All of us look up to these legendary founders, and in a way, it creates a level of intimidation. But every one of them started out as an unknown underdog.
What’s really interesting to us is new categories where there is no market. There's no TAM, there's no SAM, and it's all about those early beachhead customers.
Today I’m most interested in mobile and the post-PC transition, and in disrupting the enterprise IT stack.
Reinventing the IT stack is the here-and-now opportunity. So whether it's storage, or compute, or software architectures, the post-PC delivery methodology — they're all going to shift.
Enterprise startups — they have one competitor typically, maybe two, and those are the incumbents. They’re large, slow, flat-footed. So it's almost blue-ocean.
Compare that to consumer: The categories that are interesting often have a couple dozen companies, and they’re well-funded. It borders on the Malthusian.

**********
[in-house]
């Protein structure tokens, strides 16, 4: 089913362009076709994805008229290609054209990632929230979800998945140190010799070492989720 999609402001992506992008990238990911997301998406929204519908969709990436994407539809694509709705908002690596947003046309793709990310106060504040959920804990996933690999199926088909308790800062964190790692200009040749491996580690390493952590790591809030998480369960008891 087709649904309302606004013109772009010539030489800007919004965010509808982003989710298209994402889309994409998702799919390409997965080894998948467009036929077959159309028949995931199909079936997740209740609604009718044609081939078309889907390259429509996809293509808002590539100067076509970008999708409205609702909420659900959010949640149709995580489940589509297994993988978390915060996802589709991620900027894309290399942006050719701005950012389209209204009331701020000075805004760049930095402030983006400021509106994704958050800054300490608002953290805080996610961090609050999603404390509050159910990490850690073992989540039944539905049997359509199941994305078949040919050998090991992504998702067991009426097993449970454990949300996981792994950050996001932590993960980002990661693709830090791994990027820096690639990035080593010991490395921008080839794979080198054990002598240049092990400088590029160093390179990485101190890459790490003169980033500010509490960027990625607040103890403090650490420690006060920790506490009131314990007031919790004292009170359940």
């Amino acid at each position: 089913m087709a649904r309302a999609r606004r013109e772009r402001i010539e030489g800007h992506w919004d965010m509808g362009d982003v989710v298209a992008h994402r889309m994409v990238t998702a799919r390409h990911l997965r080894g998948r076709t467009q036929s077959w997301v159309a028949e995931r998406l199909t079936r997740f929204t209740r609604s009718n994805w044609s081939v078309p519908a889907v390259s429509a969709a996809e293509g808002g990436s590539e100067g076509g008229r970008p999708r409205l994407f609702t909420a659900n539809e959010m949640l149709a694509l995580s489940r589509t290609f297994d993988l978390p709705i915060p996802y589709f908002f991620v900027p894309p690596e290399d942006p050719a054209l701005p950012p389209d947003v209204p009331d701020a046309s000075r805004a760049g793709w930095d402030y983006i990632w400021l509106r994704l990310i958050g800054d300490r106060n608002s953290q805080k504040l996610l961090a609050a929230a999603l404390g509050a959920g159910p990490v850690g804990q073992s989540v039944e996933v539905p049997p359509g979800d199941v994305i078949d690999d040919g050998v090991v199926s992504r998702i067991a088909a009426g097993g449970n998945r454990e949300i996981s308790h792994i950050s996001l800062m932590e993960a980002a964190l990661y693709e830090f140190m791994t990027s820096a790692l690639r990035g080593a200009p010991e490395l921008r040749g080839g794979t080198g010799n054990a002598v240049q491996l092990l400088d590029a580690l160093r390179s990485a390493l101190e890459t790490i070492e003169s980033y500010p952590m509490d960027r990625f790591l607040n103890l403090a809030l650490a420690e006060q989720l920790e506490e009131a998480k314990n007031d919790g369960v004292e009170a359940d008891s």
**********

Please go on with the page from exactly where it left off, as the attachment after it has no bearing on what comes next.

I was raised in the Midwest, studied as an engineer, and gave up on a PhD to start my career as a rookie product manager.
The common thread through Sequoia’s most legendary founders: Misfits. Unknowns. All focused on personal pain. All willing to put something out early and iterate.
How are you going to build long-term competitive barriers? We’re not comforted by patents, I can tell you that. Patents are fine, but it's more of a defensive tactic.
If you’re an engineer, and I was guilty of this, you love talking about technology. But as an investor it’s more about understanding how that technology or business process creates an unfair advantage.
It's very easy to convince yourself that an idea is unique and compelling if you're not intellectually honest.
Probably one in 15 entrepreneurs who walks through our doors can really convey their initial marketing position in under five minutes. If you can get to that stage, boy, are we interested.
We get tingly when we meet with a bunch of engineers who just knocked out some fabulous code. They may not talk a lot in the meeting, but that lends a great deal of credibility.
You see these stacked founding teams and — where are the times-ten programmers? Where’s that wonderful architect? Where’s that individual with the fabulous sense of simplicity and market expertise?
Pedigree is not important at Sequoia. It’s not part of our criteria.
I loved the years I had as an entrepreneur.
It’s that team dynamic. The cadence of the weekly, the monthly, the quarterly successes. Competing in the marketplace. Taking the hill together.